Mahlet Getachew, Senior Managing Counsel at GoPro, is one of the program's many committed participants. "It's essential that teens today understand their rights and all the new risks they face in today's mobile world," Mahlet says. "While the idea of teaching teens about our laws at the intersection of technology and intimacy may seem daunting, Carrie and her team have put together fantastic teaching materials that make the experience incredibly rewarding, easy and fun. The students are always engaged and ask insightful questions about their rights and responsibilities online, which is testament to the difference this program is making in the community. I highly recommend this program for any in-house attorney looking for an engaging and high-impact pro bono opportunity that can easily fit into a busy work schedule." Esther Fan, Senior Managing Counsel for Oracle, agrees: "The Digital Age class fills an important gap in current curricula," she says. "I feel privileged to be involved in teaching this class and glad that I can volunteer my time in a way that makes a difference in our teens' lives."
In designing the training, Carrie was careful not to structure the sessions as lectures from on-high, aiming instead to engage the students fully in conversation, discussing hypothetical scenarios and inviting questions throughout. The classes encourage teens not to turn a blind eye to hurtful and potentially illegal social media they come across, but to take a range of concrete actions to stop social media misconduct before it spreads. Such proactive behavior on the part of students is especially important, Carrie points out, in light of the fact that social media settings often allow parents and school administrators to be blocked. "We tell students that they have this very particular superpower," Carrie says. "They can see things we can't. And acting on that—choosing not to be an idle bystander—can mean the difference between life and death. No adult was aware of what had happened to Audrie Pott, but many of her classmates were talking about it in the days following the assault."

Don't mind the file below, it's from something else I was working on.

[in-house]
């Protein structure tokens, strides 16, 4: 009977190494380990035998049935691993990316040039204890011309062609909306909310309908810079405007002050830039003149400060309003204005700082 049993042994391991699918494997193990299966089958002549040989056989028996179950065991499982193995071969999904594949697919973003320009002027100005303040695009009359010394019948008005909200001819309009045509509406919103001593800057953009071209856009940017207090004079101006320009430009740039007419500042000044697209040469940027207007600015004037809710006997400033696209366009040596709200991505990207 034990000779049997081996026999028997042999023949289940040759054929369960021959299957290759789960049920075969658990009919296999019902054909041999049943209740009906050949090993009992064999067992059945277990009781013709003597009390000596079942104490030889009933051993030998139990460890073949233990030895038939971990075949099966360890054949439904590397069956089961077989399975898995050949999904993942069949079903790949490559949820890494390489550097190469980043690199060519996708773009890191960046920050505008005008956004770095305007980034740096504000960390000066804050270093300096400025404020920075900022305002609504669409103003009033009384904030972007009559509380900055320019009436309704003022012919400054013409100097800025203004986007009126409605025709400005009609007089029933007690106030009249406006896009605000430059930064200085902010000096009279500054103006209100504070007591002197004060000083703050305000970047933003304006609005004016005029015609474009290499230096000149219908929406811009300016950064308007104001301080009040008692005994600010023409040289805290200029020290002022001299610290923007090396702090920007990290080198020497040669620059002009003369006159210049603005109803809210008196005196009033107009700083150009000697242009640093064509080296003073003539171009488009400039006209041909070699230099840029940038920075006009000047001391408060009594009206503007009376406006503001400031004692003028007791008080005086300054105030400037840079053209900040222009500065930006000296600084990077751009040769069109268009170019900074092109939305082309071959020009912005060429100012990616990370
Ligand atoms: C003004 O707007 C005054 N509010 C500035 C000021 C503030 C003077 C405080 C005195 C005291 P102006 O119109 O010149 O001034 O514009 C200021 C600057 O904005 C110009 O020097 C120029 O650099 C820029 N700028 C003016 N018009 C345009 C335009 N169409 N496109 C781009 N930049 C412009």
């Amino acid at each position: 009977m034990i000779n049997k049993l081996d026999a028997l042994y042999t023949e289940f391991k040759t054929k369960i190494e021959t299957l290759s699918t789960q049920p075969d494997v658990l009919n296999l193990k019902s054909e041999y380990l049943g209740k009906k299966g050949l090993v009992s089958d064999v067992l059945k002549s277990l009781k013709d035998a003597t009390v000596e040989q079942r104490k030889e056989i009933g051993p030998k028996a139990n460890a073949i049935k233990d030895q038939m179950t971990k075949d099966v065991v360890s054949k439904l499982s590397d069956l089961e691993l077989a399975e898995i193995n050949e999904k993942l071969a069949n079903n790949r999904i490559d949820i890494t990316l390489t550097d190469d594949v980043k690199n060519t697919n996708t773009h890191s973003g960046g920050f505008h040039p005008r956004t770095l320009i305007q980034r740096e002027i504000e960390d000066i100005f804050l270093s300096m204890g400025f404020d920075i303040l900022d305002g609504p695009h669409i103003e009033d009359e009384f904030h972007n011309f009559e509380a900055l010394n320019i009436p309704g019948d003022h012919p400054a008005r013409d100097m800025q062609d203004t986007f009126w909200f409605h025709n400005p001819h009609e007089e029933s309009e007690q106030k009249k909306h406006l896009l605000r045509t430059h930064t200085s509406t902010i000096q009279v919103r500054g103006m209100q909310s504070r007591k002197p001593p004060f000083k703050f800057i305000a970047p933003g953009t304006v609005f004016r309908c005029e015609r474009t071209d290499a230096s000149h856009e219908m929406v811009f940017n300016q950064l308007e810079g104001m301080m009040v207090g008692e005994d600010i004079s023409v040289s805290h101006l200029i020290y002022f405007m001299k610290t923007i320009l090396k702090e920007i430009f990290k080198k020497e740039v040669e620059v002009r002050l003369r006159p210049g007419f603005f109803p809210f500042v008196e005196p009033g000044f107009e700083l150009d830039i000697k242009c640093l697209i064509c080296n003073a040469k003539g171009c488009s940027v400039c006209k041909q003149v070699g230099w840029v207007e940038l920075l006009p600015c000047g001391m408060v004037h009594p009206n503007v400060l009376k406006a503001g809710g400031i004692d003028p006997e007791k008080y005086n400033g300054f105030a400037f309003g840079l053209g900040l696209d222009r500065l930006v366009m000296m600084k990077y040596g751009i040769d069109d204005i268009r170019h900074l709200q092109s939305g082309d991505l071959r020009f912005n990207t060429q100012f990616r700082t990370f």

In written feedback, many students have expressed gratitude for a program they consider not only enlightening but empowering. One such student is the daughter of volunteer Esther Fan. Abby Twoy says she and her peers have benefited tremendously from the program. "The Dignity in the Digital Age course is a great way for teens like me to learn about social media and the law," she says. "This course teaches us the facts and popular myths about the law. It's super helpful to be educated about navigating social media, and it's great to have highly qualified and trained lawyers answering all of our questions. From consent to cyber-bullying, the course touches on relevant issues that we teens face in our everyday lives."